Undergraduate Course: Modernism: Text, Image, Object (ENLI10344)
|School||School of Literatures, Languages and Cultures
||College||College of Arts, Humanities and Social Sciences
|Credit level (Normal year taken)||SCQF Level 10 (Year 4 Undergraduate)
||Availability||Not available to visiting students
|Summary||This course explores major works of Anglo-American literary modernism in relation to the advanced visual art of the period (including painting, collage, sculpture, photography, and installation). By approaching modernist novels and poems in this way, the course aims to: clarify students¿ understanding of the ways in which such texts challenge nineteenth-century conventions of meaning and representation; highlight the close connections that existed between literature and the visual arts, and between Britain, the United States, and continental Europe, during the modernist period; foreground the visual impact of typographic design in key modernist texts and the conjunction of text and image in celebrated modernist artworks; think through the idea of the 'avant-garde' and examine the distinctive features of the major avant-garde movements; and draw attention to the importance of the manifesto as a key point of contact between modernist literature and art, and an important genre in its own right. Each week, we will examine a particular modernist cultural movement via selected writings and artworks, with the emphasis on making comparisons with artistic forms in order to deepen our understanding of literary style, technique, and theme.
1. Introduction to the course
2. Impressionism and Post-Impressionism
Writing: Virginia Woolf, To the Lighthouse (1927) and extract from 'Modern Fiction' (1919)
Art: Claude Monet, James Abbott McNeill Whistler, Vincent Van Gogh, Roger Fry
Writing: Gertrude Stein, Three Lives (1909); Guillaime Appollinaire, from The Cubist Painters (1913)
Art: Pablo Picasso, Georges Braque, Juan Gris
4. Futurism and Dada
Writing: Mina Loy, selections from The Lost Lunar Baedeker (1997); F.T. Marinetti, 'The Founding and Manifesto of Futurism' (1909); Tristan Tzara, from 'Dada Manifesto' (1918)
Art: Umberto Boccioni, Giacomo Balla, Marcel Duchamp, Hannah Höch
5. Imagism and Vorticism
Writing: Selections from Imagist Poetry (2001) (including Richard Aldington, H.D., Marianne Moore, Ezra Pound); preface to Some Imagist Poets (1915); extract from Blast (1914)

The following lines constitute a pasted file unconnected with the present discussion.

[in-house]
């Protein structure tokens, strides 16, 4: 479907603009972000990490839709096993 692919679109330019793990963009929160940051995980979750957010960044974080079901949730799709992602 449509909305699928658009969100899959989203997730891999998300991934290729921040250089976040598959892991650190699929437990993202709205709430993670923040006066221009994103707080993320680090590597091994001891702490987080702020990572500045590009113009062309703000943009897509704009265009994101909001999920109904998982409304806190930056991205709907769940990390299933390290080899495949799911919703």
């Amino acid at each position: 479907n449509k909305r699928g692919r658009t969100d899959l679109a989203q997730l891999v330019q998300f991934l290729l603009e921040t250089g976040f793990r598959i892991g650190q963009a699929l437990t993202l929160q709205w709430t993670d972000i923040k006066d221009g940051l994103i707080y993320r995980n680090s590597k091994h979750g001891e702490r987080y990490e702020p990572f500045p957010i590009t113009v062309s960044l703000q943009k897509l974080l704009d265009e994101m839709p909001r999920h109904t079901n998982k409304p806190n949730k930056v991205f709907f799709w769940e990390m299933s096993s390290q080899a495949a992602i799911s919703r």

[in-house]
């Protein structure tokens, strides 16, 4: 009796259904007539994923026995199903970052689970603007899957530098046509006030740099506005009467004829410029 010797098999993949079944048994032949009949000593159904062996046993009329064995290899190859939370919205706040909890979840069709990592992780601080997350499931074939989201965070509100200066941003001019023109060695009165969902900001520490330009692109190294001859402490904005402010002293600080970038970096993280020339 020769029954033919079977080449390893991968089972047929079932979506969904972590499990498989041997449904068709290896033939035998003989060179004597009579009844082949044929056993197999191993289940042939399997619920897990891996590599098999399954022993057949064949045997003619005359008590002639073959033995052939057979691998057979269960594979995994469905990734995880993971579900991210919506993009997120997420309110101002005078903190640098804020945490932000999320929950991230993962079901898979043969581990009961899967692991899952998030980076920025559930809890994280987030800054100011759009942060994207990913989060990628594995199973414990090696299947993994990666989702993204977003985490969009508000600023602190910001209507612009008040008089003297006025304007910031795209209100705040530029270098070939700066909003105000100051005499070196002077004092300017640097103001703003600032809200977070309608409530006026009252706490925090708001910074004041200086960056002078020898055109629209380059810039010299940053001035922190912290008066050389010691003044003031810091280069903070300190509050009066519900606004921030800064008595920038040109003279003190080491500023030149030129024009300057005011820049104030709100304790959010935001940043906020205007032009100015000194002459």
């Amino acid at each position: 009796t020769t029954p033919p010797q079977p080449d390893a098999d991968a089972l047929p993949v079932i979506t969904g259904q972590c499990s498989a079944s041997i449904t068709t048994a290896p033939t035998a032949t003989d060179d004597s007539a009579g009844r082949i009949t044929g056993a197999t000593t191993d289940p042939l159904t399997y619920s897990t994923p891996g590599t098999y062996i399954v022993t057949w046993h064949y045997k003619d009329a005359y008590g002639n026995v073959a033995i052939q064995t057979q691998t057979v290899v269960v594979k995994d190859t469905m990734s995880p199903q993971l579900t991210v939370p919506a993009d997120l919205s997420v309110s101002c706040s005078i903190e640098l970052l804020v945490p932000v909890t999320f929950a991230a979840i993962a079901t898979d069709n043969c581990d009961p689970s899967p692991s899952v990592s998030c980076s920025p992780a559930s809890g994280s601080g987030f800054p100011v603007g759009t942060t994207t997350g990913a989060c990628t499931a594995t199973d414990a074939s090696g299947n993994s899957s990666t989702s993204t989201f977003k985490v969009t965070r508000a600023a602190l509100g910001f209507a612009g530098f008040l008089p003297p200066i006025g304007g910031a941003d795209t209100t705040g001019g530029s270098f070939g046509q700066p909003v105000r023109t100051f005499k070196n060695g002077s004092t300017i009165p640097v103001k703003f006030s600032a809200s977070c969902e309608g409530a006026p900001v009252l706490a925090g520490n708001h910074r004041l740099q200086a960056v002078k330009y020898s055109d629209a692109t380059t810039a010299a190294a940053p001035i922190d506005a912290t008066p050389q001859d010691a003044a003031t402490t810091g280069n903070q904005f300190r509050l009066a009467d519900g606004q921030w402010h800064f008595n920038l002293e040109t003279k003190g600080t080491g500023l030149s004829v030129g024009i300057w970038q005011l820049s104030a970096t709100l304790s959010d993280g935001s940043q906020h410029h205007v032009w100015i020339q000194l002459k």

Art: Wyndham Lewis, Jacob Epstein, C.R.W. Nevinson
Writing: Djuna Barnes, Nightwood (1936); André Breton, from 'The First Manifesto of Surrealism' (1924)
Art: Max Ernst, Salvador Dalí
7. Precisionism, the Stieglitz Circle, and transition
Writing: Hart Crane, The Bridge (1930); Eugene Jolas, 'Suggestions for a New Magic' (1927) and 'Proclamation' (1929)
Art: Alfred Stieglitz, Georgia O'Keefe, Charles Demuth, Joseph Stella, Edward Hopper
8. The Harlem Renaissance
Writing: Langston Hughes, selected poems; Alain Locke, from introduction to The New Negro (1925)
Art: Aaron Douglas, Augusta Savage, Palmer Hayden
9. Abstract Expressionism and the New York School
Writing: Selections from The New York Poets: An Anthology (2004) (including John Ashbery, Frank O'Hara, Kenneth Koch, James Shuyler); James Shuyler, 'Poet and Painter Overture' (1959)
Art: Jackson Pollock, Willem de Kooning, Louise Bourgeois, Mark Rothko
Writing: J.G. Ballard, Crash (1973); Richard Hamilton, 'For the Finest Art, Try Pop' (1961)
Art: Andy Warhol, Roy Lichtenstein, Richard Hamilton, Eduardo Paolozzi
Course Delivery Information
|Not being delivered|
On completion of this course, the student will be able to:
- Understand the key ways in which literature interacted with the visual arts during the modernist period.
- Articulate the distinctive characteristics of the major modernist cultural movements.
- Compare and contrast the ways in which literature and visual art make meaning.
- Analyse the formal and thematic elements of major examples of literary modernism in relation to works of visual art.
- Mount a substantial and sustained argument about the intersections of the literary and the visual in modernist culture.
|Course organiser||Dr Paul Crosthwaite
Tel: (0131 6)50 3614
|Course secretary||Miss Kara McCormack
Tel: (0131 6)50 3030